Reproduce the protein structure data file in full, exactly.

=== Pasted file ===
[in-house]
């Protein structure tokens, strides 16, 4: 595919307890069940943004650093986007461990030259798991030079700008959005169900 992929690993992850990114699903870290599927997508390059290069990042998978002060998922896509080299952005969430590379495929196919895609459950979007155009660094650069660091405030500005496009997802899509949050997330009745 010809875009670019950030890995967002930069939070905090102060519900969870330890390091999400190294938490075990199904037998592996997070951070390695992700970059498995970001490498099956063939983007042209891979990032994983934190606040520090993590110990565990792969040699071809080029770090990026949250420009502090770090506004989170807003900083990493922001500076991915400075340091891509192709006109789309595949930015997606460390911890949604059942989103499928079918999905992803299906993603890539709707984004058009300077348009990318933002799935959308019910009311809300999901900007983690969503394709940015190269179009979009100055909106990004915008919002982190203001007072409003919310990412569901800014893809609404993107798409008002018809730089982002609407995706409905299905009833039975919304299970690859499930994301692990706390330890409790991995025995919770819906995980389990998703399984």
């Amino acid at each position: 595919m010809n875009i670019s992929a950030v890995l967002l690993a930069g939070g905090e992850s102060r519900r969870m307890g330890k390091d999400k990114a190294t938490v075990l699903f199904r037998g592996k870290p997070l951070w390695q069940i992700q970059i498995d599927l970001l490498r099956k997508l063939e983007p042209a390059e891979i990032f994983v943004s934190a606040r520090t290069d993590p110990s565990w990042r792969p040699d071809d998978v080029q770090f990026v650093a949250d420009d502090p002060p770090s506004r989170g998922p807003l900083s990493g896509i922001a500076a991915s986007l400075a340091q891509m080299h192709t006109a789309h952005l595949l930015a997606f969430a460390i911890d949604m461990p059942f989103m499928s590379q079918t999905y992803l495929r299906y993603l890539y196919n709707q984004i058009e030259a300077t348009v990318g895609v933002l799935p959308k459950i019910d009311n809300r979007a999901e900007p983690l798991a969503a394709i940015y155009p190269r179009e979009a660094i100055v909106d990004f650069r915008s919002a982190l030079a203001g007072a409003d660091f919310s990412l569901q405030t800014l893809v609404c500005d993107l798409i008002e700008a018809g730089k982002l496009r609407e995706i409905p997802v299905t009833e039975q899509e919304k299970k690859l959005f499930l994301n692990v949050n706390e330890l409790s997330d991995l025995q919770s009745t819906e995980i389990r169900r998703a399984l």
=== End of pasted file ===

[in-house]
């Protein structure tokens, strides 16, 4: 595919307890069940943004650093986007461990030259798991030079700008959005169900 992929690993992850990114699903870290599927997508390059290069990042998978002060998922896509080299952005969430590379495929196919895609459950979007155009660094650069660091405030500005496009997802899509949050997330009745 010809875009670019950030890995967002930069939070905090102060519900969870330890390091999400190294938490075990199904037998592996997070951070390695992700970059498995970001490498099956063939983007042209891979990032994983934190606040520090993590110990565990792969040699071809080029770090990026949250420009502090770090506004989170807003900083990493922001500076991915400075340091891509192709006109789309595949930015997606460390911890949604059942989103499928079918999905992803299906993603890539709707984004058009300077348009990318933002799935959308019910009311809300999901900007983690969503394709940015190269179009979009100055909106990004915008919002982190203001007072409003919310990412569901800014893809609404993107798409008002018809730089982002609407995706409905299905009833039975919304299970690859499930994301692990706390330890409790991995025995919770819906995980389990998703399984």
């Amino acid at each position: 595919m010809n875009i670019s992929a950030v890995l967002l690993a930069g939070g905090e992850s102060r519900r969870m307890g330890k390091d999400k990114a190294t938490v075990l699903f199904r037998g592996k870290p997070l951070w390695q069940i992700q970059i498995d599927l970001l490498r099956k997508l063939e983007p042209a390059e891979i990032f994983v943004s934190a606040r520090t290069d993590p110990s565990w990042r792969p040699d071809d998978v080029q770090f990026v650093a949250d420009d502090p002060p770090s506004r989170g998922p807003l900083s990493g896509i922001a500076a991915s986007l400075a340091q891509m080299h192709t006109a789309h952005l595949l930015a997606f969430a460390i911890d949604m461990p059942f989103m499928s590379q079918t999905y992803l495929r299906y993603l890539y196919n709707q984004i058009e030259a300077t348009v990318g895609v933002l799935p959308k459950i019910d009311n809300r979007a999901e900007p983690l798991a969503a394709i940015y155009p190269r179009e979009a660094i100055v909106d990004f650069r915008s919002a982190l030079a203001g007072a409003d660091f919310s990412l569901q405030t800014l893809v609404c500005d993107l798409i008002e700008a018809g730089k982002l496009r609407e995706i409905p997802v299905t009833e039975q899509e919304k299970k690859l959005f499930l994301n692990v949050n706390e330890l409790s997330d991995l025995q919770s009745t819906e995980i389990r169900r998703a399984l």